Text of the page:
James Gunn’s Disturbing Comments From 2011 Have Resurfaced


It’s safe to say James Gunn is having a pretty crappy couple of days. The Guardians of the Galaxy director is notable as an outspoke prominent critic of Donald Trump and recently got in a bitter argument with Pizza-Gate conspiracy theorist Jack Posobiec, which kicked off a far-right internet campaign to scour his social media, take tasteless things he posted about a decade ago and endlessly Re-Tweet them at Disney in an effort to get him sacked. Spoilers: It worked.

Now, beyond that, it seems that people are eager to resurrect controversies that I’d thought were dead and buried. Cast your mind back to the heady days of 2012, when Gunn had just been hired by Disney to make Guardians of the Galaxy – a move that had most audiences asking “who the hell are they?” Pretty quickly, people pointed out that Gunn had shared a post entitled “The 50 Superheroes You Most Want To Have Sex With,” and had made a number of crappy homophobic, sexist and graphic comments about various characters.

As ComicBookMovie.com notes, “some of the remarks made there are pretty horrifying, as he talks about a Marvel/DC crossover which would result in Iron Man being able to “turn” lesbian character Batwoman if he were to have sex with her. He also refers to the Stephanie Brown version of Batgirl as being “easy” because she had a baby as a teenager, while Cassandra Cain’s “daddy issues” mean she’s “just my type.” It was pretty gross stuff and the internet rightly called him out on it.

Of course, Gunn responded with an apology, saying:

A couple of years ago I wrote a blog that was meant to be satirical and funny.  In rereading it over the past day I don’t think it’s funny.  The attempted humor in the blog does not represent my actual feelings.  However, I can see where statements were poorly worded and offensive to many.  I’m sorry and regret making them at all.  People who are familiar with me as evidenced by my Facebook page and other mediums know that I’m an outspoken proponent for the rights of the gay and lesbian community,  women and anyone who feels disenfranchised, and it kills me that some other outsider like myself, despite his or her gender or sexuality, might feel hurt or attacked by something I said.  We’re all in the same camp, and I want to do my best to make this world a better place for all of us.  I’m learning all the time.   I promise to be more careful with my words in the future.  And I will do my best to be funnier as well. Much love to all.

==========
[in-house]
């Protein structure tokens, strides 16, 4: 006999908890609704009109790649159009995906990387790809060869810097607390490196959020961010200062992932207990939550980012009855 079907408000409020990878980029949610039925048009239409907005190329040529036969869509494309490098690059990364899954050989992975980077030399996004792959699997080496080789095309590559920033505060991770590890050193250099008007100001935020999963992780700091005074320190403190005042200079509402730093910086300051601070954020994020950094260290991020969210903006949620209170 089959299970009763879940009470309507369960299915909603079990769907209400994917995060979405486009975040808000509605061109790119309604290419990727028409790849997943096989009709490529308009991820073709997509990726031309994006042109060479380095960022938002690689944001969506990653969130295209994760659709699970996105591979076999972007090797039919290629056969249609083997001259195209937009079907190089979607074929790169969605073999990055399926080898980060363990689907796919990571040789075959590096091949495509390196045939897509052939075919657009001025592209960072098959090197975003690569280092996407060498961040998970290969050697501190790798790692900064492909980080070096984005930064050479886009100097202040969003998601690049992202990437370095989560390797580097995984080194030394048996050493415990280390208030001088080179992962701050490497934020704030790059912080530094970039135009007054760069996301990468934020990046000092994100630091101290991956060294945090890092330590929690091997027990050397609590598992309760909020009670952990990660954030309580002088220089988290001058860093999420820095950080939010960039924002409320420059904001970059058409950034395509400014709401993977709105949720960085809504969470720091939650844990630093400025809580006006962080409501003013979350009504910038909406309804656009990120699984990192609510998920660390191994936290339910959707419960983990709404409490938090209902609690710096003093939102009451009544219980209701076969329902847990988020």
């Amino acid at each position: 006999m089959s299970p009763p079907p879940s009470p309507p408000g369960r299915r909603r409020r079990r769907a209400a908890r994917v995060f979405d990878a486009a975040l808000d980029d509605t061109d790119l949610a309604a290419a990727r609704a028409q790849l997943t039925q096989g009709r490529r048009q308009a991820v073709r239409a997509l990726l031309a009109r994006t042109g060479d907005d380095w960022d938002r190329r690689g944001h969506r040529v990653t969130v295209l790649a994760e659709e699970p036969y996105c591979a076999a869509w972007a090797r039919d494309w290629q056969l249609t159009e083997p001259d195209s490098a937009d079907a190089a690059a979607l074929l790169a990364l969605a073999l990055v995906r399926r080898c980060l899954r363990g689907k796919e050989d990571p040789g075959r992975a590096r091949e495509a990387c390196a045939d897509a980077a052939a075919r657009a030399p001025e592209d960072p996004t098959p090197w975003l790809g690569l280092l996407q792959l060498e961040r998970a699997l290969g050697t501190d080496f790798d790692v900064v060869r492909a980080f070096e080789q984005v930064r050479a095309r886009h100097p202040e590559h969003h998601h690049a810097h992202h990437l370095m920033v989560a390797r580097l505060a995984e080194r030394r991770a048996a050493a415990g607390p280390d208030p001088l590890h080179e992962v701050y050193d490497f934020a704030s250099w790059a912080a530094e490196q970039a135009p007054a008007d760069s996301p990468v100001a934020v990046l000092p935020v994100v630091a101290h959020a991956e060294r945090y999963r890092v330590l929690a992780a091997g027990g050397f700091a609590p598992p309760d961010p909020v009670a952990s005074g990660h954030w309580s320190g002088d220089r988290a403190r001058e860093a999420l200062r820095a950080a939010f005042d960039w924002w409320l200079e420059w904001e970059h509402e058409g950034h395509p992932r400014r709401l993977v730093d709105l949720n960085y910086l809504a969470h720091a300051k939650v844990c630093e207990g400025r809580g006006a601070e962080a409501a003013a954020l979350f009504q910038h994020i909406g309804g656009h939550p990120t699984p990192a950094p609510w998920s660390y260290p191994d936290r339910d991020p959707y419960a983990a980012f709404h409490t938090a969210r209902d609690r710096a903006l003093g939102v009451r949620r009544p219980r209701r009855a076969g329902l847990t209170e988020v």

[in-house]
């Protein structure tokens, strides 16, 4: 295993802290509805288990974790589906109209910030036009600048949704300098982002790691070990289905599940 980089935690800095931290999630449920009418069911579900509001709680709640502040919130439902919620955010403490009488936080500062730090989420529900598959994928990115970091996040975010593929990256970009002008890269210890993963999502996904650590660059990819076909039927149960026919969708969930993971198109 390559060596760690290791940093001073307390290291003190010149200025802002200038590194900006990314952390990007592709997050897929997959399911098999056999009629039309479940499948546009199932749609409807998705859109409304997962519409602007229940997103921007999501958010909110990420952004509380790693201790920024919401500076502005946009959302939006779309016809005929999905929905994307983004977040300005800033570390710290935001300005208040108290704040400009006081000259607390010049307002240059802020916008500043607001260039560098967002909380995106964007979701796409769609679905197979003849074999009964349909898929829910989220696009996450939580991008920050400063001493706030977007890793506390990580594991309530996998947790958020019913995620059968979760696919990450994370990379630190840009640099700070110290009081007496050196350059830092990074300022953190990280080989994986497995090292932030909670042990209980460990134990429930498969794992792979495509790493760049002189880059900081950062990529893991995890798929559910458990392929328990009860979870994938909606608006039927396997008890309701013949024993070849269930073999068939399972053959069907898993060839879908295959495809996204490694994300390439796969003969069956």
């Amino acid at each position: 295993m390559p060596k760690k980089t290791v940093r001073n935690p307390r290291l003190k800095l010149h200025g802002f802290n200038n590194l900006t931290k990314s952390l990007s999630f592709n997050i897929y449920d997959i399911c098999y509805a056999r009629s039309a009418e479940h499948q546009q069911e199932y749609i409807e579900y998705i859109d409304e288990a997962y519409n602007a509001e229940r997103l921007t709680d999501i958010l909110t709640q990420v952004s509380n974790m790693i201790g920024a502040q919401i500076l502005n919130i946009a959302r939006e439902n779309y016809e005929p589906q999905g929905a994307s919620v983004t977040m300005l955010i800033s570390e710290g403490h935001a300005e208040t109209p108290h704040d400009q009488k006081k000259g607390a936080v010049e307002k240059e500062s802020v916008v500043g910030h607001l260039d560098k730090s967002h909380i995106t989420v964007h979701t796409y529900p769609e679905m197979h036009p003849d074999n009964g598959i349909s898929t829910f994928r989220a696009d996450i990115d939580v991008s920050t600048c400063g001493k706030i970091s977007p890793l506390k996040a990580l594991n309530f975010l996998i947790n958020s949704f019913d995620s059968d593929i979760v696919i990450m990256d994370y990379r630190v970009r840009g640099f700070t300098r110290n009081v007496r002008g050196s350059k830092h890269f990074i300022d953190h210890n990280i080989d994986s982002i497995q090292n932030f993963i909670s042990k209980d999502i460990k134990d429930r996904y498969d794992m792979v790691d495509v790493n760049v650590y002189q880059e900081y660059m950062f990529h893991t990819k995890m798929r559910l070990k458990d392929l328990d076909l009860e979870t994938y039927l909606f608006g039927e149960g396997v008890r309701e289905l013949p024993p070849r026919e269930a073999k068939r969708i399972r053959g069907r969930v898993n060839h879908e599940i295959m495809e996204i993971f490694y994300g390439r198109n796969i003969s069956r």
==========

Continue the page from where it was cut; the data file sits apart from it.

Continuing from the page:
That seemed to be the end of it, with the director/writer going on to make two movies that were both critical and box office smashes. Now, 6 years later, people are dredging through even older comments on Twitter and have succeeded in getting him sacked – and have brought this old chestnut up again, too. Personally, I’m a little surprised that after having to go through this back in 2012, he didn’t get a social media manager and have someone quickly scrub all offensive comments from his Twitter and Facebook feed, but I suppose hindsight is 20/20.

The situation raises a ton of worrying issues about how culpable we should be for stuff we’ve posted in the past. Society at large is going on for twenty years online and fifteen years on social media, with many high profile people now working in creative industries having been online since their early teens – and if I had to go through what I was posting online when I was 14 or 15 I can guarantee I’d shudder with embarrassment.

If campaigns like this work so well, you can expect anybody with an axe to grind to try and use tactics like this to get anyone who disagrees with them sacked, potentially creating a chilling environment for political expression and debate amongst public figures. Right now, the far-right campaigners are rejoicing that their tactics have worked so well, so expect to see this happening a lot more against anyone who dares stick their head over the parapet and outspokenly criticize Trump or tries to combat white nationalists online.